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Allowing the community to decide for itself

November 08, 2023 by Andrea Yu, Special to the Star

Frances Sanderson, executive director of Nishnawbe Homes, stands in front of a medicine wheel sign smiling at the camera. She has short grey hair and is wearing red framed eyeglasses.
It was Frances Sanderson’s proposal for the creation of an Indigenous-led committee that would develop programs and allocate funding for Indigenous organizations rather than the United Way directly that led to the creation of Indigenous Partnership Council in 2021.

Photo by Daria Perevezentsev

Creation of the Indigenous Partnership Council marks a change in the approach of the United Way — and a step toward reconciliation

Large funding organizations, like the United Way Greater Toronto (UWGT), can be a challenging place for small Indigenous organizations to seek support, said Frances Sanderson.

“It’s a very difficult, bureaucratic process with a lot of legwork that goes into it,” said the executive director of the non-profit Indigenous housing provider Nishnawbe Homes.

The United Way Greater also noticed that Indigenous community groups weren’t applying for funding. So, as part of their reconciliation and action plan, in 2019, they reached out to Indigenous community members, like Sanderson, to learn about the roadblocks that they were facing when it came to seeking funding.

After hearing the challenges that Indigenous organizations were facing, the UWGT hired an Indigenous coordinator to work with the community to help them navigate United Way’s application and funding process. But one person, in one role, wasn’t enough. “It just didn’t work,” Sanderson said.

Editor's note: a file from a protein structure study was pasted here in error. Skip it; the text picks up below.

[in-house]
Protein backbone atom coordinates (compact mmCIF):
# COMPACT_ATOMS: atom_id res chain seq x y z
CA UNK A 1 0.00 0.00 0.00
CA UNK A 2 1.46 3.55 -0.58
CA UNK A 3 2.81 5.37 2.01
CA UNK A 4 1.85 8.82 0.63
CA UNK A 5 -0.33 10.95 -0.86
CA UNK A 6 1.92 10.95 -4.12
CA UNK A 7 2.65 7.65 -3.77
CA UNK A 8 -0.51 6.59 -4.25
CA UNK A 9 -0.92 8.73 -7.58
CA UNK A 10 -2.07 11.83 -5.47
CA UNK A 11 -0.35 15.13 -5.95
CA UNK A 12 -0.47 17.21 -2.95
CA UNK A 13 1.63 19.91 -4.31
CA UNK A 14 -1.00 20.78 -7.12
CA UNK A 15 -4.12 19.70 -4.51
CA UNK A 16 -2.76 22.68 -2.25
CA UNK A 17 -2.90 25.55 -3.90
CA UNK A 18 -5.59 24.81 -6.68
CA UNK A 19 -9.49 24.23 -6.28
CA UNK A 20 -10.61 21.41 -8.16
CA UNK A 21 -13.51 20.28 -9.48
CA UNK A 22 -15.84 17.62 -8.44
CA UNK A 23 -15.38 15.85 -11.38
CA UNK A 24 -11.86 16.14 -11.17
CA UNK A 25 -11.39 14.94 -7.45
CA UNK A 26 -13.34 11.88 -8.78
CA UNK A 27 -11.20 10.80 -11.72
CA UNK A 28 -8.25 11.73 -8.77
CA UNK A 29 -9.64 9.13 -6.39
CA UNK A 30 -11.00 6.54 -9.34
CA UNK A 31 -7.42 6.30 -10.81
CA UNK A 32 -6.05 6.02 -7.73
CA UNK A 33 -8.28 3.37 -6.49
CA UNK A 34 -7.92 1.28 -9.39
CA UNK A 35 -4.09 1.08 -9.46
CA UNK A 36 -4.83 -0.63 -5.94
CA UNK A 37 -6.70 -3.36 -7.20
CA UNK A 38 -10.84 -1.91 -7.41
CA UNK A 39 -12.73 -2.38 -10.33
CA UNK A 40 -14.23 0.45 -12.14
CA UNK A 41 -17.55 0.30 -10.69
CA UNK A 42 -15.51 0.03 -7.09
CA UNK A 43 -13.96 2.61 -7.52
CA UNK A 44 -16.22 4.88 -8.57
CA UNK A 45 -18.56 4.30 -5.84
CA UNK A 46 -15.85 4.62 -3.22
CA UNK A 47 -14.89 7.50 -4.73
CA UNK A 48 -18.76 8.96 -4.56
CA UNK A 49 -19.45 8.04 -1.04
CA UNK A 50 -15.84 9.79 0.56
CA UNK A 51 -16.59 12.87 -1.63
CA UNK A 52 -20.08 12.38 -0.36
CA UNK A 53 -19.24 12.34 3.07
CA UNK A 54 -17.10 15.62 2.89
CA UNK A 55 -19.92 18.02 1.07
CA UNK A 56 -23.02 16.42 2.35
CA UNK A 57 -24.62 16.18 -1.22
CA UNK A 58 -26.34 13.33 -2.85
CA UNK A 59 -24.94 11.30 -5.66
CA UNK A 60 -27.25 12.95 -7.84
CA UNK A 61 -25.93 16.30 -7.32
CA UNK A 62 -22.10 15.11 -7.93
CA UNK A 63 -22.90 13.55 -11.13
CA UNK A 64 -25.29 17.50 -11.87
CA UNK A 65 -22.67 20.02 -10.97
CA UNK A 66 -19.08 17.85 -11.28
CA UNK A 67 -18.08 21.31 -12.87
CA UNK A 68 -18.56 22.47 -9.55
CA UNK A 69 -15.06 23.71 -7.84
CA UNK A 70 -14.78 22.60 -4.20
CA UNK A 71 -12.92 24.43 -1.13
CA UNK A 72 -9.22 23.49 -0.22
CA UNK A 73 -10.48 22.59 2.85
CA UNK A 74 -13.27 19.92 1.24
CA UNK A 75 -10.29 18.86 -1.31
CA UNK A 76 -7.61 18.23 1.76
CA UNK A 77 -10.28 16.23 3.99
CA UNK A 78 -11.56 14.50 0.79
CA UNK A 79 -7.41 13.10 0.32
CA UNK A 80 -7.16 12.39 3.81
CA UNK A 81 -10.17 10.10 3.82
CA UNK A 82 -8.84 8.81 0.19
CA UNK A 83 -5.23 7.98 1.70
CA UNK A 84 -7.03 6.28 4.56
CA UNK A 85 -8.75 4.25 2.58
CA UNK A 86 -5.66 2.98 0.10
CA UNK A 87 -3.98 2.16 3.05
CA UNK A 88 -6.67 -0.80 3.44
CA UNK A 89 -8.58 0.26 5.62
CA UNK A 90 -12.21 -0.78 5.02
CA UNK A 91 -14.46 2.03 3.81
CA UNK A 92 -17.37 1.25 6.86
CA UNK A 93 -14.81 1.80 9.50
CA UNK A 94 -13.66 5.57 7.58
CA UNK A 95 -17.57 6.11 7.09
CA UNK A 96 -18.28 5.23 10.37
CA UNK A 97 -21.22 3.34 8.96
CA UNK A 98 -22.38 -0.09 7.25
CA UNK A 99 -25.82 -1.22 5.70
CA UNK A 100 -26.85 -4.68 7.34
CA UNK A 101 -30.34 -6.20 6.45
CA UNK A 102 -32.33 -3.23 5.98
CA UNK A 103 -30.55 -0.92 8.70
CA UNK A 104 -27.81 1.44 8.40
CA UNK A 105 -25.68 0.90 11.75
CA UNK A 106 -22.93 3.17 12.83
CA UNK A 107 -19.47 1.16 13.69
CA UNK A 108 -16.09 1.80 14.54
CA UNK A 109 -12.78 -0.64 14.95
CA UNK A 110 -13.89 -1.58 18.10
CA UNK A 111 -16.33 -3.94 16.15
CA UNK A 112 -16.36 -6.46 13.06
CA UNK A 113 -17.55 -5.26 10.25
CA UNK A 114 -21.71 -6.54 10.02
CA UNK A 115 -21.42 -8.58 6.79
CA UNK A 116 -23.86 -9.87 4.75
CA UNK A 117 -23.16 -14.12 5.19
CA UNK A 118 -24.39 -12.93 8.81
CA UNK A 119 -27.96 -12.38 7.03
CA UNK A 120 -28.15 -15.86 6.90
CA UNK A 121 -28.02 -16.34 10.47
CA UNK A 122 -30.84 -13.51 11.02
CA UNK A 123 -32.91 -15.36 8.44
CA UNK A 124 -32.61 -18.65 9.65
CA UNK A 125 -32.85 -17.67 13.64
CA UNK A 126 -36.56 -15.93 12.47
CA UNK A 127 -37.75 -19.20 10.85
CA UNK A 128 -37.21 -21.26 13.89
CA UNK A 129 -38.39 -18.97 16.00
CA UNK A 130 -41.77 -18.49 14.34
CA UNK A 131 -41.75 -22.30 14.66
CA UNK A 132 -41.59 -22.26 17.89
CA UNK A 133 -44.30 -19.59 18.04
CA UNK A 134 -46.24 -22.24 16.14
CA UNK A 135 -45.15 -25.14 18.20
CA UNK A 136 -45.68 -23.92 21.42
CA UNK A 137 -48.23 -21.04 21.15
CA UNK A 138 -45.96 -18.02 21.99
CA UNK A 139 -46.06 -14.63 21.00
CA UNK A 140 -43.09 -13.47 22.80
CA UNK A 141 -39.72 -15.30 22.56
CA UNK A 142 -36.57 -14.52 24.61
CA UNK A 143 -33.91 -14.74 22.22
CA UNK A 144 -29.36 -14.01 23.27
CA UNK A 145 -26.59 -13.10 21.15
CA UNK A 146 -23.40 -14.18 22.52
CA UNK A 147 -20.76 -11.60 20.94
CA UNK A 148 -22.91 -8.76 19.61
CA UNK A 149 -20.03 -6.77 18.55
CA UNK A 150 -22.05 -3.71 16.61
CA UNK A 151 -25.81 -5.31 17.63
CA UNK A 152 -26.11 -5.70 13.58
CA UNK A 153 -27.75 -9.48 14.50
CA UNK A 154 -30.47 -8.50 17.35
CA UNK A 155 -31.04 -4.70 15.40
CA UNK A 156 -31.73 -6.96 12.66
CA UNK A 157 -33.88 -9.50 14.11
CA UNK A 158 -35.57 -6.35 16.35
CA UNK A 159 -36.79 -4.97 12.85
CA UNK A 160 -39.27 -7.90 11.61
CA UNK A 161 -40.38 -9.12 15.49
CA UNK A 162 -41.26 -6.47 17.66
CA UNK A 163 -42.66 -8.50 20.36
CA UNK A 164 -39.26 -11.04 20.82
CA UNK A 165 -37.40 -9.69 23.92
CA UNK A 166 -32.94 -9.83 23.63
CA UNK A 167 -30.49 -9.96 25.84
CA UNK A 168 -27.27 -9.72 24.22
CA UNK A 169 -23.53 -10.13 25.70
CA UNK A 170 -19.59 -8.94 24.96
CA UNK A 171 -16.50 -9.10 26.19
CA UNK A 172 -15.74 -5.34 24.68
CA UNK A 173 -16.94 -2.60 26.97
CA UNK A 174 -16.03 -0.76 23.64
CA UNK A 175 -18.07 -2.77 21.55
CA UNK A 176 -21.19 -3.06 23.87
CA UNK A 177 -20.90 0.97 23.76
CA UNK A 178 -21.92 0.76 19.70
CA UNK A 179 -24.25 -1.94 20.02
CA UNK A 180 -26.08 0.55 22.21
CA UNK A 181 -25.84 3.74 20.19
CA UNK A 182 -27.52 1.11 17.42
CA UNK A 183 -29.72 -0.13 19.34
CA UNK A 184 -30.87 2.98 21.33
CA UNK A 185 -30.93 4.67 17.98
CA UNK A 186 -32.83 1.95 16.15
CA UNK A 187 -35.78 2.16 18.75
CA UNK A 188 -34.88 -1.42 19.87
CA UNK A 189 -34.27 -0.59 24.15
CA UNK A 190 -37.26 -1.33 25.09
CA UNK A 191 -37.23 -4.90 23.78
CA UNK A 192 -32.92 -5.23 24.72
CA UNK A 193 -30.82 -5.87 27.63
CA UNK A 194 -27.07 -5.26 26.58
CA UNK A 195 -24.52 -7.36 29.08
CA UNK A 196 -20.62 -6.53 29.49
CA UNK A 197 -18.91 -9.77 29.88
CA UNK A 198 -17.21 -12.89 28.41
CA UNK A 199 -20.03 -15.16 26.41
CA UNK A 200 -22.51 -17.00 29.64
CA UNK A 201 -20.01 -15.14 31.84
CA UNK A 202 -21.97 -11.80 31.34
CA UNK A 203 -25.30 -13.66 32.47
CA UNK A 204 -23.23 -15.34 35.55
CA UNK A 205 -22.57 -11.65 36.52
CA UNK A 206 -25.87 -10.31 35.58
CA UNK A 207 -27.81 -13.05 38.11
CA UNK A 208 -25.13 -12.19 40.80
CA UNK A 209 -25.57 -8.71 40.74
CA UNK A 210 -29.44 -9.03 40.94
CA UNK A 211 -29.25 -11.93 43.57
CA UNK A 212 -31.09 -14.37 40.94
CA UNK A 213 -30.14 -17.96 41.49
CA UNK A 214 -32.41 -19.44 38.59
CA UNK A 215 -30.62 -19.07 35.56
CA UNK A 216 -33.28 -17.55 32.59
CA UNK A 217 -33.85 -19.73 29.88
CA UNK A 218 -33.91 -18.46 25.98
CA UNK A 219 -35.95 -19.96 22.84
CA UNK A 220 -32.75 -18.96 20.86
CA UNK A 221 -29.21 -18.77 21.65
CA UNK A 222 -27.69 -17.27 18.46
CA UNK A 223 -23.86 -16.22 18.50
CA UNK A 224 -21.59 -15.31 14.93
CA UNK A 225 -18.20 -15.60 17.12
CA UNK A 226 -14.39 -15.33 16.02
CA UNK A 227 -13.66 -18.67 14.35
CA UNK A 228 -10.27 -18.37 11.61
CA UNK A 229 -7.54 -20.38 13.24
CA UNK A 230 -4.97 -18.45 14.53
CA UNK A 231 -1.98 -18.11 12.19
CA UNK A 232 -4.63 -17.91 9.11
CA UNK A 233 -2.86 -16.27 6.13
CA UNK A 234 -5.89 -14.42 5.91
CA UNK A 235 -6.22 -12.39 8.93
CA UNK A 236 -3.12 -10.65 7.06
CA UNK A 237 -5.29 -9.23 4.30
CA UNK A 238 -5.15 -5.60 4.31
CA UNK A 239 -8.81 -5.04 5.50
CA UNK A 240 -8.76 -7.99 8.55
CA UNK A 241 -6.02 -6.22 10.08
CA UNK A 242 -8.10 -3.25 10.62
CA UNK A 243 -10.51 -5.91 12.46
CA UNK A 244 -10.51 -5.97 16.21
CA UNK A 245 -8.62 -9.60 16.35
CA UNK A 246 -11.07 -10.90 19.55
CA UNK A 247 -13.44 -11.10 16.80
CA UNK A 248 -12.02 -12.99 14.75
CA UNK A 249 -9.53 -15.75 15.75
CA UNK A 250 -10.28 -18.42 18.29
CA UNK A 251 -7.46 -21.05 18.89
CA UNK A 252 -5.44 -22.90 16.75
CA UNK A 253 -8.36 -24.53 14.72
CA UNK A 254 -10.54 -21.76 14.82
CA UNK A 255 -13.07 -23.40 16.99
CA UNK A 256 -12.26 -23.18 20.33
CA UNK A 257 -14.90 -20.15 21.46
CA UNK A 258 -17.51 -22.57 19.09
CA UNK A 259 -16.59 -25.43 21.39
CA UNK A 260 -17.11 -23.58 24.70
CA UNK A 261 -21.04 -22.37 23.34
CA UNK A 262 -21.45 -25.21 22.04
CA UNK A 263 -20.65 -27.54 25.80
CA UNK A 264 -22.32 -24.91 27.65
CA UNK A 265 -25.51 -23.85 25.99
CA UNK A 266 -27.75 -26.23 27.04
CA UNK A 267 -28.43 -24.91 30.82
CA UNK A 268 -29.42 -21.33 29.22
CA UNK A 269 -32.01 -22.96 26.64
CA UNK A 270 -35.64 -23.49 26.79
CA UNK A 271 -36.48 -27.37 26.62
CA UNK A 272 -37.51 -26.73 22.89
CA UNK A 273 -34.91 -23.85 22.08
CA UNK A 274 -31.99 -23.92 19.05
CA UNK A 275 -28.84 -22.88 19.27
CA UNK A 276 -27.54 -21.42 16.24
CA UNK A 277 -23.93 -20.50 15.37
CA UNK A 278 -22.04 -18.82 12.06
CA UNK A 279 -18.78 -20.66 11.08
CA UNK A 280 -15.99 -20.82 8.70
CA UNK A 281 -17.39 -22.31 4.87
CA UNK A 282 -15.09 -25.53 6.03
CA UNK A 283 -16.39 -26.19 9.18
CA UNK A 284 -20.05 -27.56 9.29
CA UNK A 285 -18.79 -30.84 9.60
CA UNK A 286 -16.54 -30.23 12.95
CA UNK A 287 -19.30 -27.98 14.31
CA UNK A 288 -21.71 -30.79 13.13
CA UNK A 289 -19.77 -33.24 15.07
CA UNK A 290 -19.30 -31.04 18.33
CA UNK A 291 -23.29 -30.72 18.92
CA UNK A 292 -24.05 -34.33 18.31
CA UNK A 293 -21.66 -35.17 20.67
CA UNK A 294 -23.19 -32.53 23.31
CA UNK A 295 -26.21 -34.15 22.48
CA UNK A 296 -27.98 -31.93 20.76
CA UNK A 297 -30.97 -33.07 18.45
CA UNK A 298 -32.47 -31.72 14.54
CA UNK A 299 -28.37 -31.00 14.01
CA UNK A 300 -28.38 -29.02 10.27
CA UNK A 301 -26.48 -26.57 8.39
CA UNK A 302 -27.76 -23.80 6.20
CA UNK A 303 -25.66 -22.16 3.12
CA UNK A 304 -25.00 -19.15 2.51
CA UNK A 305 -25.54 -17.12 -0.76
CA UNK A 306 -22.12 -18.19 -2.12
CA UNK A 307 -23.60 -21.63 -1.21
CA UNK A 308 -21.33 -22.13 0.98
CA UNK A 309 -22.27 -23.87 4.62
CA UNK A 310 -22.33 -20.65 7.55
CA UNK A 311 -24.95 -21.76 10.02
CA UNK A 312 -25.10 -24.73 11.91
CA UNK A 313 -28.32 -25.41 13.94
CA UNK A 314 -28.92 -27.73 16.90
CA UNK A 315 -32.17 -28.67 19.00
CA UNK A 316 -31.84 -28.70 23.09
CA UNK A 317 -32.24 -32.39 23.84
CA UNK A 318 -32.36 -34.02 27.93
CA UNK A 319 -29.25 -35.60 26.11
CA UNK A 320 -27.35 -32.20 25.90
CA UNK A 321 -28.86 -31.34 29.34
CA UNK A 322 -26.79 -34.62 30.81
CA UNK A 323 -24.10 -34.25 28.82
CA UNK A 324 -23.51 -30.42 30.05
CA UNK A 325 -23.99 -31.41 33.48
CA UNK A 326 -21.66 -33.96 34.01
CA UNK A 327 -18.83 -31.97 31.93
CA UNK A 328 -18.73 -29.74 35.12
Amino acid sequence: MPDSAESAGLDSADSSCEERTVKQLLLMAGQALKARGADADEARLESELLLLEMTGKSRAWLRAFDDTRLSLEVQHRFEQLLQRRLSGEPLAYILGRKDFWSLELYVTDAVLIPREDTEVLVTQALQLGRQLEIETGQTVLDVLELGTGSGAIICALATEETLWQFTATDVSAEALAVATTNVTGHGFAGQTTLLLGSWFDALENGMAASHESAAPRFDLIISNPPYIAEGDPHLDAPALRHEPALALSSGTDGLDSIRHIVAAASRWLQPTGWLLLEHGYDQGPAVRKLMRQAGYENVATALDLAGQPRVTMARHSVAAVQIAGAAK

Sanderson proposed a novel idea — to start an Indigenous-led committee that would develop programs and allocate funding for Indigenous organizations. The UWGT supported Sanderson’s idea, and, by the end of 2021, the Indigenous Partnership Council was created. Its members include representation from Indigenous educational facilities, shelters, housing and social service organizations to name a few.

“It was born out of recognition that the way to truly reconcile with the community is to help the community decide for themselves,” Sanderson said.

The Indigenous Partnership Council addresses both big-picture initiatives and smaller, more immediate needs, like offering childcare programming at a shelter. For the former, the council is in the very early stages of creating a healing centre where the Indigenous community can go to seek help from Indigenous healers for addictions and substance abuse — something that doesn’t currently exist in the city.

“We’re trying to decide where it’s going to go, how much it’s going to cost and who is going to be in charge of it,” Sanderson said. 

The healing centre is still a long way from being built, so, recognizing that there are people with addictions and mental health needs that need help now, the Indigenous Partnership Council has also approved the use of funds for the immediate and urgent needs of the community as they emerge.